This article was published in the Winnipeg Free Press on February 24, 2015.
Dr Harvey Max Chochinov holds the Canada Research Chair in Palliative Care.
A few days after the Supreme Court of Canada overturned the prohibition against doctor-assisted suicide, I received a note from a wonderful colleague of mine saying that her closest friend’s 53-year-old son had just died of spinal cancer. Two weeks before his death, he had visited his doctor, experiencing “terrible pain.” Despite his anguish, his physician refused to give him morphine, claiming that because he was a smoker he was “more likely to become addicted.”
While this seems unfathomable, even grotesque, ignorance and lack of skill in attending to the needs of dying patients are still tragically common in Canada.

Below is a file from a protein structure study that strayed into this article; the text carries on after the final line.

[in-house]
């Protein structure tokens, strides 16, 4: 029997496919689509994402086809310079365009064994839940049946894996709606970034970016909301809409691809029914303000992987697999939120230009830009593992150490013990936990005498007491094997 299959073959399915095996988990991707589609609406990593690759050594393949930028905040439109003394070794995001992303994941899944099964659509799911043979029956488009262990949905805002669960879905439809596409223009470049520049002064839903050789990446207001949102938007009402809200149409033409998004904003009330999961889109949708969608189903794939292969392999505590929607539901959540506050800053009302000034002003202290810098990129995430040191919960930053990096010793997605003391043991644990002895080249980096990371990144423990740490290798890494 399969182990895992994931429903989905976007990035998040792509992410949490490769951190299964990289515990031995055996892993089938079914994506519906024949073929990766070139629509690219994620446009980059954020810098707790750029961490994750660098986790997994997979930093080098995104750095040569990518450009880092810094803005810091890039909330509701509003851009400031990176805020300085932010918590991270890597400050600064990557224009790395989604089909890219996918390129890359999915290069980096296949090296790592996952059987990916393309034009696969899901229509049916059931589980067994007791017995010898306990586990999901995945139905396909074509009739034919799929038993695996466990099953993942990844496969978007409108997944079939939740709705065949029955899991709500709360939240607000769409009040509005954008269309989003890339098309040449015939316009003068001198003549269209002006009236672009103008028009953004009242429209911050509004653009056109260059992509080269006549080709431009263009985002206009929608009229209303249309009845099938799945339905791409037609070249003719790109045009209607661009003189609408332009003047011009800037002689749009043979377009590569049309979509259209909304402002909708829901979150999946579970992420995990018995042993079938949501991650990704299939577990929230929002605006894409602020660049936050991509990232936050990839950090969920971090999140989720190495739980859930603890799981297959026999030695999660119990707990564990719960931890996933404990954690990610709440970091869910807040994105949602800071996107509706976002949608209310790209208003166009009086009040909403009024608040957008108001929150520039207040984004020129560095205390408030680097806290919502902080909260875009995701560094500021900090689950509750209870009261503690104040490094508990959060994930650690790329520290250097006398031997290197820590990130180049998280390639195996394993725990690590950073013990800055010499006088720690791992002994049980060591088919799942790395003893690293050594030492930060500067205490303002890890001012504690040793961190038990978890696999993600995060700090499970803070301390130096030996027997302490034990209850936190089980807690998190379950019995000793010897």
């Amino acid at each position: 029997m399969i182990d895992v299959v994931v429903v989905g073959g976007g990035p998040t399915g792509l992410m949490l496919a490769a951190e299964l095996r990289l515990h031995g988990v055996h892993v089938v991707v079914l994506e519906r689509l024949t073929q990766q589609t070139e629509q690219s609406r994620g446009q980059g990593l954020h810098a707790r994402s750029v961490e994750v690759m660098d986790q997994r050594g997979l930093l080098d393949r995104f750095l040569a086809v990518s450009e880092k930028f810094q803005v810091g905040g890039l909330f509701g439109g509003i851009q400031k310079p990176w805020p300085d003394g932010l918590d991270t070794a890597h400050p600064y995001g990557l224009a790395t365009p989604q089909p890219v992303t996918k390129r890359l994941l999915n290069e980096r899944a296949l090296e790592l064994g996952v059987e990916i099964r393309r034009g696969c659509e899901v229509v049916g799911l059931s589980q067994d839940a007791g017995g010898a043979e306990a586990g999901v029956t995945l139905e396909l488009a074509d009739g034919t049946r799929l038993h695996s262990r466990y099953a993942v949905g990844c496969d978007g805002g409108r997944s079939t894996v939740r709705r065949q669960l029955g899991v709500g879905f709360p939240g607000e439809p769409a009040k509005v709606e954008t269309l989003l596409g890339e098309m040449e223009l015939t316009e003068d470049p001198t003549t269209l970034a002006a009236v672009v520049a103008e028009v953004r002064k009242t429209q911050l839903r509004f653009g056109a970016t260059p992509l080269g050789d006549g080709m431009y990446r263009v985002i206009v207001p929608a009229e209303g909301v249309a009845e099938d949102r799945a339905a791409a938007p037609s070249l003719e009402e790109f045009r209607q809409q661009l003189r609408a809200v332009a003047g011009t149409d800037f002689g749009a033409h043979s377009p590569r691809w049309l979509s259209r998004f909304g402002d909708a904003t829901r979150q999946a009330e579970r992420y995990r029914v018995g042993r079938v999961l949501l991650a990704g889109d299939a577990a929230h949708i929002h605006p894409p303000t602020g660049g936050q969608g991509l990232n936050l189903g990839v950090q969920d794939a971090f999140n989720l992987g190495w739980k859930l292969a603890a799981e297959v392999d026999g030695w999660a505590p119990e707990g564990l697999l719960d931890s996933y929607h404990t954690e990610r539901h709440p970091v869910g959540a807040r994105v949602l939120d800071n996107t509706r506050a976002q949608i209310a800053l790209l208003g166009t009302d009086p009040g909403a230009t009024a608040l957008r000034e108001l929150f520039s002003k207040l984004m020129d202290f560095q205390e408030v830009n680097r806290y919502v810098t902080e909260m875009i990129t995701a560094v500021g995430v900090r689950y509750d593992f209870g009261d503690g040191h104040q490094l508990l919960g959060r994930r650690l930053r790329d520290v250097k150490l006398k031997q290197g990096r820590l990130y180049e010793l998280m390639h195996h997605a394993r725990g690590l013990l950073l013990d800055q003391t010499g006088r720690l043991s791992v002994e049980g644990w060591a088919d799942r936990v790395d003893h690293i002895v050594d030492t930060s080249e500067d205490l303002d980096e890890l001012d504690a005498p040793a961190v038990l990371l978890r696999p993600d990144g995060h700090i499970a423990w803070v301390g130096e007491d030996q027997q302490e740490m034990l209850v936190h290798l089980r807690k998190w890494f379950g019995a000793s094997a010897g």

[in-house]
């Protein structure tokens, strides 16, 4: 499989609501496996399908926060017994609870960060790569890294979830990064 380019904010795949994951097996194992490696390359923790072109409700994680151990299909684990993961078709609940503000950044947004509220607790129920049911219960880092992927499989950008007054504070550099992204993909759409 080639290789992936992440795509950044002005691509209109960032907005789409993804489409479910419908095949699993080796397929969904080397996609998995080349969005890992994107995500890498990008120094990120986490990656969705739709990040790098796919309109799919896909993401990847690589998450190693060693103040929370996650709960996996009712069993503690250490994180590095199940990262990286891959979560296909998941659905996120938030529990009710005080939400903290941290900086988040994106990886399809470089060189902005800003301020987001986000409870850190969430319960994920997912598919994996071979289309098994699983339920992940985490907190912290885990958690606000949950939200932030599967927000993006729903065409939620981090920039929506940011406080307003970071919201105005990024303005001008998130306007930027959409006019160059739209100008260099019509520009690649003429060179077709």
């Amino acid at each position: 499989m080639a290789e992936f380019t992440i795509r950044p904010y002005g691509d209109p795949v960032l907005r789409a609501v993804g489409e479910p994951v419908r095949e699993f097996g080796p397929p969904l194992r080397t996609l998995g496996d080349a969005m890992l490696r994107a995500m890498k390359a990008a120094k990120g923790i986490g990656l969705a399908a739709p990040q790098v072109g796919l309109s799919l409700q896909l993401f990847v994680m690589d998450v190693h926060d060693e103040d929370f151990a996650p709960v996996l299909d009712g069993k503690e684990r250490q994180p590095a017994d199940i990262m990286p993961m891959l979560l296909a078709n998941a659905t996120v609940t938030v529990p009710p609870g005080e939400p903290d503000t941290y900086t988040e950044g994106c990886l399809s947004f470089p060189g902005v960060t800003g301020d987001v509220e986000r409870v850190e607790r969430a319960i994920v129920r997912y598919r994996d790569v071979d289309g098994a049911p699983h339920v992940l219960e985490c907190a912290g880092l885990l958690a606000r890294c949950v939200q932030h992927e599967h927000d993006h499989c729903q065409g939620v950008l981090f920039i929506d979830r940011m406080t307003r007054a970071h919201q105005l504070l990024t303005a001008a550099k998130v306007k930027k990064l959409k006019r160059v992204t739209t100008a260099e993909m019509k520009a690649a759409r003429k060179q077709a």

Despite the impressive strides that palliative care has taken in areas such as pain and symptom management, and sensitivities to the psychosocial, existential and spiritual challenges facing dying patients and their families, at their time of licensure, physicians have been taught less about pain management than those graduating from veterinary medicine. Most MDs have knowledge deficiencies that can significantly impair their ability to manage cancer pain.